The majority of the patients in the study were women; the median age was 68 years old. All had a significant history of smoking. After the treatment, 27 patients were evaluated: 11 had a complete response, 15 had a partial response and one had stable disease. The patients were followed for a median 14 months. The median disease-free survival was 14.3 months, and the median overall survival was 28.2 months. Side effects included inflammation of the lungs or esophagus, fatigue and anorexia, but only a few serious adverse events were reported.

The team of researchers concluded: “Proton-beam therapy as part of a combined modality therapy for LS-SCLC is feasible and safe, with preliminary evidence showing encouraging efficacy in comparison with photon radiation.”

The research was conducted at the University of Pennsylvania, where Dr. Simone was on the faculty before coming to University of Maryland School of Medicine in 2016. The lead author is Jean-Claude M. Rwigema, MD.

“Although this is a small study, it is an important first step in evaluating the safety and effectiveness of proton therapy to treat patients with this aggressive lung cancer,” says E. Albert Reece, MD, PhD, MBA, vice president for medical affairs at the University of Maryland, who is the John Z. and Akiko K. Bowers Distinguished Professor and dean of the School of Medicine. “We believe that proton therapy holds great promise for treating this and many other cancers and are committed to advancing the science through clinical research at our Maryland Proton Treatment Center.”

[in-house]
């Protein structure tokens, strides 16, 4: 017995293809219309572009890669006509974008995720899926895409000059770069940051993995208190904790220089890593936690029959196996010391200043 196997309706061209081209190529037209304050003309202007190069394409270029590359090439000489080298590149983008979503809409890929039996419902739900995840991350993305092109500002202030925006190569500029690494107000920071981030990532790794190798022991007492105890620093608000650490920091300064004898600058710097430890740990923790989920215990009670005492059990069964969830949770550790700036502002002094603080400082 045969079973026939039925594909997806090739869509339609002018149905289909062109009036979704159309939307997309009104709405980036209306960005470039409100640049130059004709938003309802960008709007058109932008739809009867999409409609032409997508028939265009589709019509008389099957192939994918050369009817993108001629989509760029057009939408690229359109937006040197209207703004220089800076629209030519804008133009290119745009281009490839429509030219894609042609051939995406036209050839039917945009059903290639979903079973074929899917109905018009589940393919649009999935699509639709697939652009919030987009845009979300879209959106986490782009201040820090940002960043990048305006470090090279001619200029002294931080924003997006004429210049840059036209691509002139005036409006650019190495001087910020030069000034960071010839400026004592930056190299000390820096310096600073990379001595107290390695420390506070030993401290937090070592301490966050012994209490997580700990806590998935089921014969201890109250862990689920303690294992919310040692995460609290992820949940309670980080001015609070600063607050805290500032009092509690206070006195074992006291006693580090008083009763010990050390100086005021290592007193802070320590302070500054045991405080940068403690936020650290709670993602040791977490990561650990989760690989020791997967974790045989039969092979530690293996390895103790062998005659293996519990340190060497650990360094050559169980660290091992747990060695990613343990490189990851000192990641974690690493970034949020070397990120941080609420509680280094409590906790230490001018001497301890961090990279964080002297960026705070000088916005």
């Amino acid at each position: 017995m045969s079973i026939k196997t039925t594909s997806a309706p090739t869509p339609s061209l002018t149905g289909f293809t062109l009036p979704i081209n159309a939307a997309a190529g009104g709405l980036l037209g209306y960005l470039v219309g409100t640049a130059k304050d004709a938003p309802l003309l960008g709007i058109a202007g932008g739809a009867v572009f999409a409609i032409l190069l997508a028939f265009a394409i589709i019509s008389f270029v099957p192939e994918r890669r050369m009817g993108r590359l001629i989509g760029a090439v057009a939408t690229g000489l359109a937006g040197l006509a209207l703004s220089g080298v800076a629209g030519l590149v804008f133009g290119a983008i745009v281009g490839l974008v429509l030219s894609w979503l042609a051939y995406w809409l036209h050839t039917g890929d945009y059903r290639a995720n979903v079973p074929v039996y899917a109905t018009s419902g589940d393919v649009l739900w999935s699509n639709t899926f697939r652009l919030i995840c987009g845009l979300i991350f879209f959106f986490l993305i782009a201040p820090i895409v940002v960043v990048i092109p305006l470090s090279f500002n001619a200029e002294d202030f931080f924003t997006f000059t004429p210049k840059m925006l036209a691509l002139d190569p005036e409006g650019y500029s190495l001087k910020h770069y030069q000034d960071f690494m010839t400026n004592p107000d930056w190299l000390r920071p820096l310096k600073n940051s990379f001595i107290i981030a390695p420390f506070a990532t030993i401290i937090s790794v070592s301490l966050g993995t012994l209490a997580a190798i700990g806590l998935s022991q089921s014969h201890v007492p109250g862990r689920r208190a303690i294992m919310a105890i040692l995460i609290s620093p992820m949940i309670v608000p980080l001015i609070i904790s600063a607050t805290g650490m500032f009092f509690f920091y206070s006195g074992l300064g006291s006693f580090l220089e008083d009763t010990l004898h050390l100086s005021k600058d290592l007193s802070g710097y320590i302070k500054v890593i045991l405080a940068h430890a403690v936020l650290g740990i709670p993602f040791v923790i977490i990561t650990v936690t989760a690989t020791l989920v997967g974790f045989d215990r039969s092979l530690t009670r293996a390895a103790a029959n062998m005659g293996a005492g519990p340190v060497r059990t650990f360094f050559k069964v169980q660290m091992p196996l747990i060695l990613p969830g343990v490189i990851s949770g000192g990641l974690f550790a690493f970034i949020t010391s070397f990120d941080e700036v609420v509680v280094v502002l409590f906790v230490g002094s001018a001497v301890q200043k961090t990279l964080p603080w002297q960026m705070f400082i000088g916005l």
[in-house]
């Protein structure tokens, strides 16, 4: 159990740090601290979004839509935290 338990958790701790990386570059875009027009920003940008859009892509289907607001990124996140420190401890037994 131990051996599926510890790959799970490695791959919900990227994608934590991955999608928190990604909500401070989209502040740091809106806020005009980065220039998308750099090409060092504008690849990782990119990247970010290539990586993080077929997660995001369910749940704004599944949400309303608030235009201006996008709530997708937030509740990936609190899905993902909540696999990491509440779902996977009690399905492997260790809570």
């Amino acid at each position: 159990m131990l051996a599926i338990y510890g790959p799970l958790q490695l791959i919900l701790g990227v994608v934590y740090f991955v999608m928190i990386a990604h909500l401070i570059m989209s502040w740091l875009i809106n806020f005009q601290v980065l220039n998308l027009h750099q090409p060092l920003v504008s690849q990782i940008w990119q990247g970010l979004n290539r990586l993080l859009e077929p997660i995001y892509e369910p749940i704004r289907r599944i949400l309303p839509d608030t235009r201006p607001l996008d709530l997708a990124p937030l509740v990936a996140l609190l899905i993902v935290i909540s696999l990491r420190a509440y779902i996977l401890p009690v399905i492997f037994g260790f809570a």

About the University of Maryland School of Medicine

Commemorating its 210th Anniversary, the University of Maryland School of Medicine was chartered in 1807 as the first public medical school in the United States. It continues today as one of the fastest growing, top-tier biomedical research enterprises in the world -- with 43 academic departments, centers, institutes, and programs; and a faculty of more than 3,000 physicians, scientists, and allied health professionals, including members of the National Academy of Sciences, and a distinguished recipient of the Albert E. Lasker Award in Medical Research. With an operating budget of more than $1 billion, the School of Medicine works closely in partnership with the University of Maryland Medical Center and Medical System to provide research-intensive, academic and clinically-based care for more than 1.2 million patients each year. The School has over 2,500 students, residents, and fellows, and nearly $450 million in extramural funding, with more than half of its academic departments ranked in the top 20 among all public medical schools in the nation in research funding. As one of the seven professional schools that make up the University of Maryland, Baltimore campus, the School of Medicine has a total workforce of nearly 7,000 individuals. The combined School and Medical System (“University of Maryland Medicine”) has a total budget of $5 billion and an economic impact of nearly $15 billion on the state and local community. The School of Medicine faculty, which ranks as the 8th-highest public medical school in research productivity, is an innovator in translational medicine with 600 active patents and 24 start-up companies. The School works locally, nationally, and globally, with research and treatment facilities in 36 countries around the world. Visit